Financial freedom does not guarantee sound financial planning
By: Sayantani Kar
Anecdotes and research agree on one thing — women in the country have a different approach to finances than men. Studies and financial planners time and again raise how women are reticent to discuss their money matters. We are known to be risk averse and at times, can even miss the risks involved.
If we look around, cautionary tales spring up, urging us to be a little more savvy with our money. The tale of the wife who let the husband plan for a rainy day, and then had to separate. Of the woman who was inadequately insured, thinking it was enough. Of the skilled professional hitting the all-too-real glass ceiling, forcing her to start her own business from her retirement savings. Of the expecting mother staring at the need to quit her job, despite the imminent mounting expenses because of her employer’s inflexible arrangements.
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All of us, women and men, run the risk of lax financial planning. But for women, a slack approach can be more damaging because of a host of reasons. Here are some to mull over:-
More breaks: We tend to take more breaks than men in our earning careers. Women are still the primary caregivers in the society and a recent Oxfam studyshows how much unpaid work we do. Women are the first up to taking care of a loved one by withdrawing from her pursuits. And, then there is motherhood.
From prepartum to postpartum, the journey can surprise us with the resources and time required, making us take a backseat in our careers. Getting back is fraught with compromises such as lower pay, less stature etc.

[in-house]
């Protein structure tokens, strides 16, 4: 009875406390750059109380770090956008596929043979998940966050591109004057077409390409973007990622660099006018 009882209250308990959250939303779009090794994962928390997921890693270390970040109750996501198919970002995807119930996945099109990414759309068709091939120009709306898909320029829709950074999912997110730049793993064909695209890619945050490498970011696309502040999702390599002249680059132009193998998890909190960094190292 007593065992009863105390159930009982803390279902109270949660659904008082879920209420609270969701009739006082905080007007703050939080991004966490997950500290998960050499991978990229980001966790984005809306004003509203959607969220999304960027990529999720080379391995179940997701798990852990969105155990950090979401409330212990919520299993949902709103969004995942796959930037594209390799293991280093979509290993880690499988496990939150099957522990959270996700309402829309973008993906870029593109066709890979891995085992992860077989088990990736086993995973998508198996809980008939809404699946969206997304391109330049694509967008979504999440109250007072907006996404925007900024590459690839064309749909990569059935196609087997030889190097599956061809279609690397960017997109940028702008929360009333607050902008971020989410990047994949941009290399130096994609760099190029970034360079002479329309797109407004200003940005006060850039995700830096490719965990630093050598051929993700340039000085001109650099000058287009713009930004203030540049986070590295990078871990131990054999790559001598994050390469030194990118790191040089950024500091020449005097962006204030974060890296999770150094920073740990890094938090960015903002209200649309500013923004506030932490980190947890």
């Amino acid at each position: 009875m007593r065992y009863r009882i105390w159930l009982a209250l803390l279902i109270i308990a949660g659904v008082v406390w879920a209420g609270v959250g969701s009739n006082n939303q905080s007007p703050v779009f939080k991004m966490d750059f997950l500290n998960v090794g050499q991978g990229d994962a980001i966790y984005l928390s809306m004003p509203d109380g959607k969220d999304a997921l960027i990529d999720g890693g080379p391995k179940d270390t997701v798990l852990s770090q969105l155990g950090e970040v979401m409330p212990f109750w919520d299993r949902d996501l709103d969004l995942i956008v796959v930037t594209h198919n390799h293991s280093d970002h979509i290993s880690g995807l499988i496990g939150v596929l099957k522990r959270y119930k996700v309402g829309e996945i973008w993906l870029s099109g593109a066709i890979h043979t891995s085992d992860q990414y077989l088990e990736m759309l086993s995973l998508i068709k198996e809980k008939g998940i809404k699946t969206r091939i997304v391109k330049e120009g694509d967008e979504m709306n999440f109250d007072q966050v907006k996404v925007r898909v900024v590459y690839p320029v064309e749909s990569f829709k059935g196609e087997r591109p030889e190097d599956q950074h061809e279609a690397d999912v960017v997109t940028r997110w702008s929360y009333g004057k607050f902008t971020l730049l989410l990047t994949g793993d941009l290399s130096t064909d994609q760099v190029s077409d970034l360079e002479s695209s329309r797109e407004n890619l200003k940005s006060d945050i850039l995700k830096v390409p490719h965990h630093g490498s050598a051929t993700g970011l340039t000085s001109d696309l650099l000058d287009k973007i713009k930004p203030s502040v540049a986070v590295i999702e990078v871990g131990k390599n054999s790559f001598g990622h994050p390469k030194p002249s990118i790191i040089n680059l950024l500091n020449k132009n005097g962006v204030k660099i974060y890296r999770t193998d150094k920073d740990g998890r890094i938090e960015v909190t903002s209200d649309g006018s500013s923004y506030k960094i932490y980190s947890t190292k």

Pay gap: It is all over the world. From the glitziest of professions to the most technical of fields. When regular income itself can be lower than our peers who are men, it is akin to starting the race with a disadvantage. Being more structured, careful and rational about our finances then becomes a requirement much like that bottle of pepper spray in the purse of a girl travelling alone in Delhi. Extra but a necessary precaution.
Unemployment: The news at the end of last month would have made us break into a sweat — unemployment rate in 2017-18 was at a 45-year high at 6.1 (source: National Sample Survey Office). For women in urban areas, it was as high as 10.8 percent. Another McKinsey Global Institute report talks of 12 million women losing their jobs to automation by 2030. Men would too, but our numbers are alarming. Saving for emergencies and retirement gain even more urgency, in this light.
Glass ceiling: It refers to unwritten, unsaid barriers that keep women from progressing in a field or a job. Its presence translates into a break in earnings or advancement, not faced by men. A financial cushion can make it bearable when one hits the glass ceiling.
Not negotiate: Women have been known to be more reluctant to negotiate on money. Be it her salary (undervaluing her worth, wary of appearing greedy), discounting her achievements for perks or asking for money lent to a family member.
Glint of gold: The allure of gold jewellery as an investment can be misleading. Women tend to think of it as serving the dual purpose of adornment and investment. However, with smarter ways to invest in gold nowadays, the latter does not hold water.
Wariness: Financial planners talk of women discussing less of their finances than men. They are not as willing to talk of missteps. But taking the help of a good financial planner can stand us in good stead, especially since very few in India do (only 12 percent of investors in India). For eg, one could guide us with the right amount of risk suited to us.
We have come a long way, of course, in managing finances, both in our homes and at work. Many of us are investing our own income, buying property, enjoying sizeable disposable income and building our savings. Surveys like these talk of encouraging trends . Eking out a kitty for ourselves is no more a herculean task.
But it does not harm to review our discipline every now and then to remain financially nimble.
Our blogs, from the best ways to invest, investing and saving, 11 things to remember when investing to learning from others’ mistakes, could be a good starting point for those among us looking to get on the right track for managing our money.